Wonderstruck doesn't care about your cynicism
It would be very easy to judge “Wonderstruck” on what it isn’t, rather than on what it is. It is not “Carol,” Todd Haynes’ previous film. That remains his best work. It’s also not “Hugo,” a Martin Scorcese film based on another book from the same author who created the work “Wonderstruck” comes from. It’s something different, but something wonderful all its own.
The rhyming stories of two deaf children in New York, a girl in 1927 and a boy in 1977, weave in and out of one another marvelously. The 1927 scenes are completely silent, and newcomer Millicent Simmonds (who is actually deaf) is delightful. Her scenes are the best in the film, but it’s up to Oakes Fegley (“Pete’s Dragon”) to move the plot forward.
Haynes gets a chance to write two love letters to New York, one to the pre-Depression era and another to the 70s. The setting, as it is in “Carol,” is as much a character as anyone we meet on screen. Whether you consider that a bug or a feature is up to you, but never let it be said the man doesn’t know how to dress a scene.
What makes “Wonderstruck” so charming is its belief life is meaningful, and the interactions we have with the world around us are all leading to something greater. Fegley’s 11-year-old Ben goes through two traumatic losses within the opening 10 minutes of the film: First, he loses his mother. Second, he loses his hearing. In spite of that, his life builds towards something positive.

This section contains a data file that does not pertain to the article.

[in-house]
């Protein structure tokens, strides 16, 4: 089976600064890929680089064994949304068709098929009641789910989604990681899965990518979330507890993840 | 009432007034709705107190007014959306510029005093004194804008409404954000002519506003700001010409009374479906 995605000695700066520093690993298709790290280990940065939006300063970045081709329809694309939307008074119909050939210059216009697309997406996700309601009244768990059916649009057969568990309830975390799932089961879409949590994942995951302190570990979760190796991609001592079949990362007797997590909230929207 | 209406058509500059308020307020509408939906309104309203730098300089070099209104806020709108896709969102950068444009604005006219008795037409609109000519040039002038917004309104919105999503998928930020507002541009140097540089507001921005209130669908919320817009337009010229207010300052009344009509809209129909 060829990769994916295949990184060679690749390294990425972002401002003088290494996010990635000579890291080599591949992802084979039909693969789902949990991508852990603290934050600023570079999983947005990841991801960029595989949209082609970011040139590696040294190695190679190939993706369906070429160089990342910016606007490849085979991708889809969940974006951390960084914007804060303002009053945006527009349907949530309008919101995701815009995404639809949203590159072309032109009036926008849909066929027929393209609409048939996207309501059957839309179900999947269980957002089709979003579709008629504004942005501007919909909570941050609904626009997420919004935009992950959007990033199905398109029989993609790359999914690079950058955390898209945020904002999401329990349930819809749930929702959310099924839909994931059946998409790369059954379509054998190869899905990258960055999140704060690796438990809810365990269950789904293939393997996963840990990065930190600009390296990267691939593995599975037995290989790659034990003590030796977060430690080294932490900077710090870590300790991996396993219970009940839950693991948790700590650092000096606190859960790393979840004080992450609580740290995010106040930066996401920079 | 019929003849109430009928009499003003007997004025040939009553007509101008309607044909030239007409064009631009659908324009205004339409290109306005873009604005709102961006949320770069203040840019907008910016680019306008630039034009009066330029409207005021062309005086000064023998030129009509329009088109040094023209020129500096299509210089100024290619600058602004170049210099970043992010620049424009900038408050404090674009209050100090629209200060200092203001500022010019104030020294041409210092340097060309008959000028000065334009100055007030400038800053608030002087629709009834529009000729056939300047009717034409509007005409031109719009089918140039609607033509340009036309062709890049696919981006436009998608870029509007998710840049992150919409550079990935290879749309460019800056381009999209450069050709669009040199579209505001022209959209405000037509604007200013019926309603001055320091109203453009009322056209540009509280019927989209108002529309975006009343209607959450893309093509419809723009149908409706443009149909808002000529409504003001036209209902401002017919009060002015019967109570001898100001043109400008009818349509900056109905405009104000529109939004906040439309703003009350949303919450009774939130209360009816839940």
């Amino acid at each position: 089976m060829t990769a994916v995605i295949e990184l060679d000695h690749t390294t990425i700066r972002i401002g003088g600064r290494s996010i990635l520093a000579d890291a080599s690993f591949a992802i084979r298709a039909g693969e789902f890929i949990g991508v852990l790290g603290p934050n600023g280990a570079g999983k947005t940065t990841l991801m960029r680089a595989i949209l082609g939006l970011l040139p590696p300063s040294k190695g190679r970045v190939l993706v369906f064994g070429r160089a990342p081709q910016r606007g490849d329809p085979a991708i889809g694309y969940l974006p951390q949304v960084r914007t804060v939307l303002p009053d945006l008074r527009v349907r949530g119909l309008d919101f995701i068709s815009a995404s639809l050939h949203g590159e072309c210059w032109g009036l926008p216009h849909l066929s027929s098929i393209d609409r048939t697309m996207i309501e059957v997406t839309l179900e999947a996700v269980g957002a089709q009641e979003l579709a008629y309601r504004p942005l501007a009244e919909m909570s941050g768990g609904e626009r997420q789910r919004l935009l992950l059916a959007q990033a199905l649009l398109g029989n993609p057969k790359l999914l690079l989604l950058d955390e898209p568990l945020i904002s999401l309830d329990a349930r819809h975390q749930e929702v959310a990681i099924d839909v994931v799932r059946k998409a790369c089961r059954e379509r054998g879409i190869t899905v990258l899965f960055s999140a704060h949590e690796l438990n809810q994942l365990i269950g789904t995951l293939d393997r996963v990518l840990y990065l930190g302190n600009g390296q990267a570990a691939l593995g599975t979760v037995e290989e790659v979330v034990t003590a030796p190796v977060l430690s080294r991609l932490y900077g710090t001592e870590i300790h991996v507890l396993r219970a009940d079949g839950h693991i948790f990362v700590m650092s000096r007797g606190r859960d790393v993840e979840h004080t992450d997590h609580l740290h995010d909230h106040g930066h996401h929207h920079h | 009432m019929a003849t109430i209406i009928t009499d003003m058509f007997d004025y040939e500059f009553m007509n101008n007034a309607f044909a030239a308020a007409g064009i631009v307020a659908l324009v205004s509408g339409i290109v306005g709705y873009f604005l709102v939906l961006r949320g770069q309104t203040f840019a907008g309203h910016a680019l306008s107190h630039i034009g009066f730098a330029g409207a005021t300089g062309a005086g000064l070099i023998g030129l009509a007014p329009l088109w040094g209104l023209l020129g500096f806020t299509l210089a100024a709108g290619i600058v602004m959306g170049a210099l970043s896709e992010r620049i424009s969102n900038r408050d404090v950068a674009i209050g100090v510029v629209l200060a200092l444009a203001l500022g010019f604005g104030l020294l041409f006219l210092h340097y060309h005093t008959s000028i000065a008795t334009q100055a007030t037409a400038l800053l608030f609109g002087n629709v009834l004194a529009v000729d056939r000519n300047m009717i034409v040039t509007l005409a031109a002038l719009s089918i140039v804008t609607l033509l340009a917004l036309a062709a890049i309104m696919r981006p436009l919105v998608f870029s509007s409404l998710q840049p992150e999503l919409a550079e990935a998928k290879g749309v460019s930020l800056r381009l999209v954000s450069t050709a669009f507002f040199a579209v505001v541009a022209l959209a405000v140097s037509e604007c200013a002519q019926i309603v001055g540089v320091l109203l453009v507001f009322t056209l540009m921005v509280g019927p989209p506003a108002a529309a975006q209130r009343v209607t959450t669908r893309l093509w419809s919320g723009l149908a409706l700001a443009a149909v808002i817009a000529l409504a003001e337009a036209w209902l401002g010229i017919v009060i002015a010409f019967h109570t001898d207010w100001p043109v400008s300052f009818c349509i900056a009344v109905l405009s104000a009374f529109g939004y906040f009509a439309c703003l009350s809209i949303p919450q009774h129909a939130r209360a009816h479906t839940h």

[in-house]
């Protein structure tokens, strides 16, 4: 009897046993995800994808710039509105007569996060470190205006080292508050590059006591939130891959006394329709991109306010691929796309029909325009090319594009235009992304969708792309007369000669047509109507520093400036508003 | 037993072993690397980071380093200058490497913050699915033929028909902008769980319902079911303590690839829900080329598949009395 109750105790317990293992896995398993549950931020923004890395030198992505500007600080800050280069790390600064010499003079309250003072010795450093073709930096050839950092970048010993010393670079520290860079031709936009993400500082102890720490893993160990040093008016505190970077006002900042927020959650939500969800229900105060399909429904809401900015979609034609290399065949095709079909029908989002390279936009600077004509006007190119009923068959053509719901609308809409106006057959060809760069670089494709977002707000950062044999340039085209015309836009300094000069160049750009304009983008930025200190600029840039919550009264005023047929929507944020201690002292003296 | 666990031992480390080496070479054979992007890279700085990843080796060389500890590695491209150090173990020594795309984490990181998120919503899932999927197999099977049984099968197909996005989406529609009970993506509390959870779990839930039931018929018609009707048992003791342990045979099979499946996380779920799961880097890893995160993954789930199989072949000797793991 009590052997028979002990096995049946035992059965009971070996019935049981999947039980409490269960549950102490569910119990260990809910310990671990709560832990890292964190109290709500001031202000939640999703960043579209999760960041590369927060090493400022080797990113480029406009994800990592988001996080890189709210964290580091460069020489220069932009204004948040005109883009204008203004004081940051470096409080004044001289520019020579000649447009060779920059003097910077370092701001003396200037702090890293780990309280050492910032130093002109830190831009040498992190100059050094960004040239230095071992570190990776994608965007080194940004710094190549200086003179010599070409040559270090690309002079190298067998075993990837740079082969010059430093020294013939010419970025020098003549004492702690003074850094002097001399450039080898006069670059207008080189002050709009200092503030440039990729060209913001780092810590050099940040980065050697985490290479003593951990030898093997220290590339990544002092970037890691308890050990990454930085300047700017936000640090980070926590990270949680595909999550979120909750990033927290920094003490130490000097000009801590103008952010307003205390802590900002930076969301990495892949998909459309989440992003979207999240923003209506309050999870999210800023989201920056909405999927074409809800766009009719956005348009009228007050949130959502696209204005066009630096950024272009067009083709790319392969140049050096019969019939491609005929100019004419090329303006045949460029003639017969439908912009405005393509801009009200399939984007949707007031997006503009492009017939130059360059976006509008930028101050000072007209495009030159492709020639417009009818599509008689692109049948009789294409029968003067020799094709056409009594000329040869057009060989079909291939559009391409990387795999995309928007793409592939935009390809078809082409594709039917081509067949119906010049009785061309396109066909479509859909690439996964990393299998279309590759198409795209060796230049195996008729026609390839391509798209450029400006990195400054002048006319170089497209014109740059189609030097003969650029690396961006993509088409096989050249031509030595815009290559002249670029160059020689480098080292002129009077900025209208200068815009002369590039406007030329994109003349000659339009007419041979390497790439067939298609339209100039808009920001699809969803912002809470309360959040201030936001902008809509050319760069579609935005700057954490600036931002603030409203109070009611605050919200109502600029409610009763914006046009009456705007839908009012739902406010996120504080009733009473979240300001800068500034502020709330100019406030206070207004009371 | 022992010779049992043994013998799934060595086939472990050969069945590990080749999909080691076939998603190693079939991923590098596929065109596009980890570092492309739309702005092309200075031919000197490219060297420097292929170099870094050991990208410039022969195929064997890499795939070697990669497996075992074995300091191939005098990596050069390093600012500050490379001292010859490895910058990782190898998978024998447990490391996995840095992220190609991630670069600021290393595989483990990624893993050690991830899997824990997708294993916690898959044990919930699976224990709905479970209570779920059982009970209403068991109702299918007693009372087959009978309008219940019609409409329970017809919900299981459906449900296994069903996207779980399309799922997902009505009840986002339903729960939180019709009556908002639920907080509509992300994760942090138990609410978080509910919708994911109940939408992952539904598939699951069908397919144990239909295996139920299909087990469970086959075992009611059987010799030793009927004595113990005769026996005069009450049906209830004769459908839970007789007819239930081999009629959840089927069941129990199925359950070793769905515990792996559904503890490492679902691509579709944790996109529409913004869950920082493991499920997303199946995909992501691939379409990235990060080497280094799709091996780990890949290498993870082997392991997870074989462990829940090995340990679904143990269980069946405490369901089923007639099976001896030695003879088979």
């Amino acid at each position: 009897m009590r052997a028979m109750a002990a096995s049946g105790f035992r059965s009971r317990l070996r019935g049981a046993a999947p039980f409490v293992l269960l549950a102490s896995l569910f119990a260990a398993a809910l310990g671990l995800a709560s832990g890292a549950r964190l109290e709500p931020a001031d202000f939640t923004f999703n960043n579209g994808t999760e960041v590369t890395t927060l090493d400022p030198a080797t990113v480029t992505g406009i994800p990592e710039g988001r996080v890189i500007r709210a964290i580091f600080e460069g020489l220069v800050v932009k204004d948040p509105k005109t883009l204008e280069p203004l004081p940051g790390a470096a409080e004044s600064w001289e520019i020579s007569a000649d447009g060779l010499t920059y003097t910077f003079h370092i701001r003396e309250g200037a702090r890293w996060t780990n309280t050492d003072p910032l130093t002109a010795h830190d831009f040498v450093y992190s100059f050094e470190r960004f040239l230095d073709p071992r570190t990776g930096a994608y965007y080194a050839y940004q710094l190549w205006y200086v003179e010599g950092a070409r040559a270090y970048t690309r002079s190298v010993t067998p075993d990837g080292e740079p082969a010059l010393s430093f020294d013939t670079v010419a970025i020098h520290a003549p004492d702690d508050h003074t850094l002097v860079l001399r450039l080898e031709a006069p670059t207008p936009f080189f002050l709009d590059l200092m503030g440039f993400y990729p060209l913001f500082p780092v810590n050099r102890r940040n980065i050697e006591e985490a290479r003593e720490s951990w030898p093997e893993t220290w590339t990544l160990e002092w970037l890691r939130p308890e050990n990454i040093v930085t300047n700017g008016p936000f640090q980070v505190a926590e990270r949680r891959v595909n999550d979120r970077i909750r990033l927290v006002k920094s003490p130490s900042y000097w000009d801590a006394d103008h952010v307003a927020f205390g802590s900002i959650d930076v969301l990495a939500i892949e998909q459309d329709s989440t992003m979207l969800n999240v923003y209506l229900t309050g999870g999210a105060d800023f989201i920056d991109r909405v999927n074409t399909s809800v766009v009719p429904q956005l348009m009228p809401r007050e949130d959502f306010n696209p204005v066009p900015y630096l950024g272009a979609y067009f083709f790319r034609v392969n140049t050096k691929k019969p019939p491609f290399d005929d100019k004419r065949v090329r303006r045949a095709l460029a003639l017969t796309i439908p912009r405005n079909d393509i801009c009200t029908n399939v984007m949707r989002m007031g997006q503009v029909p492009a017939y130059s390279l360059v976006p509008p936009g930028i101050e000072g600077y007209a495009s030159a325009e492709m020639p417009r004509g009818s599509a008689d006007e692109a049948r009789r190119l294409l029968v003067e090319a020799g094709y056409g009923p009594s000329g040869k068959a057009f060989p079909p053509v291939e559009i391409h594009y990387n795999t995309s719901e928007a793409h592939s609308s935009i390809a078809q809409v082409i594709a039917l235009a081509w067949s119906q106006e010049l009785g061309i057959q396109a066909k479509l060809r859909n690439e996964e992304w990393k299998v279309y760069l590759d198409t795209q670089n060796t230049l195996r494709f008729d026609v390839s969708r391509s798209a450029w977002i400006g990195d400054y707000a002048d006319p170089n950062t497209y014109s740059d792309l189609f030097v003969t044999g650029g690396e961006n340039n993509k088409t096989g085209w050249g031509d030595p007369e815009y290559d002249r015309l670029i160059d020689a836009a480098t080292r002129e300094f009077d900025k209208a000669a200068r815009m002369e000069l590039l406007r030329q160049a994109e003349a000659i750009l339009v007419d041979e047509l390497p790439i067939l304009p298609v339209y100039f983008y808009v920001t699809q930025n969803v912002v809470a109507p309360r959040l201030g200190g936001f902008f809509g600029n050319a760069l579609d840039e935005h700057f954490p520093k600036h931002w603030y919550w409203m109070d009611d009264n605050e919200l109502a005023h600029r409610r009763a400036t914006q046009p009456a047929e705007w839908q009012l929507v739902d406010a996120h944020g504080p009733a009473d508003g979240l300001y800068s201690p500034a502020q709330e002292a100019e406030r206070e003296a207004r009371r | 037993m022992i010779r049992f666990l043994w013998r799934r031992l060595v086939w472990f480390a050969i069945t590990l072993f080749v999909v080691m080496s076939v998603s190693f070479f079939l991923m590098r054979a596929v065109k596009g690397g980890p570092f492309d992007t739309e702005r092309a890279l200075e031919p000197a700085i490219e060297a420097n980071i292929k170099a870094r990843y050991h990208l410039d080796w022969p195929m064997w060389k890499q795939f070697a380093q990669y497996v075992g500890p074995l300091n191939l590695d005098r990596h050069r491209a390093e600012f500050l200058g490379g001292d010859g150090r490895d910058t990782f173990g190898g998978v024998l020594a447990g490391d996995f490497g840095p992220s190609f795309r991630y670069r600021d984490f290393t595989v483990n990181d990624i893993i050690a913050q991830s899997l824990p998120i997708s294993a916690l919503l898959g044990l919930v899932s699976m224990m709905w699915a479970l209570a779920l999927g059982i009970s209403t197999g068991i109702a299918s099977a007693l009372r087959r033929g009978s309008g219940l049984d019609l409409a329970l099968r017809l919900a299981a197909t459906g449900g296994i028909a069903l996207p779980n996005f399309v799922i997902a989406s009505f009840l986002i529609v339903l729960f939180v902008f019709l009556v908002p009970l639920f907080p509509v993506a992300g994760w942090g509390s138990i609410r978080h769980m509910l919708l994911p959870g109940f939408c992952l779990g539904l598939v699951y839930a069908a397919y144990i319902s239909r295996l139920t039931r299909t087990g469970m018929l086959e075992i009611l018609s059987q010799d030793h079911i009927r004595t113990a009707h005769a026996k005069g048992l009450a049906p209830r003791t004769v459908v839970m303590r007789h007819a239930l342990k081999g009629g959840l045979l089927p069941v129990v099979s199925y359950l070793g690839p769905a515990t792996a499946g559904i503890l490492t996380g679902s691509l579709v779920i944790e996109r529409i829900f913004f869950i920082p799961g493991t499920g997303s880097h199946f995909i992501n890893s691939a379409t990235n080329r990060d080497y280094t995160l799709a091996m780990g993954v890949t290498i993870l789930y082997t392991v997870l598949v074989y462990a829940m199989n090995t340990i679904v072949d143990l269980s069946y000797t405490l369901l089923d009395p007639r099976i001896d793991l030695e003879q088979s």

Simmonds’ Rose, born deaf, and living with an overly protective father in Hoboken, N.J., runs away to New York to chase the skyscrapers she sees outside of her portrait window all day. Like Ben, who takes off from a hospital bed in Minnesota, she feels her life is destined for something more.
Where “Hugo” is all about film, “Wonderstruck” draws from museums. Much of the proceedings take place in the Museum of Natural History, which looks as large and foreboding as any of the skyscrapers in Manhattan. While much of Haynes’ work can feel academic, it works here became the central characters see everything around them as something to be awestruck by. They share Haynes’ vision: The world is something wonderful.
This is a film with a ceiling, in part because the source material is so faithfully followed. Maybe that’s okay. In a cynical world, with cynical films and cynical characters, there’s nothing wrong with slowing things down and being struck with wonder every once in awhile.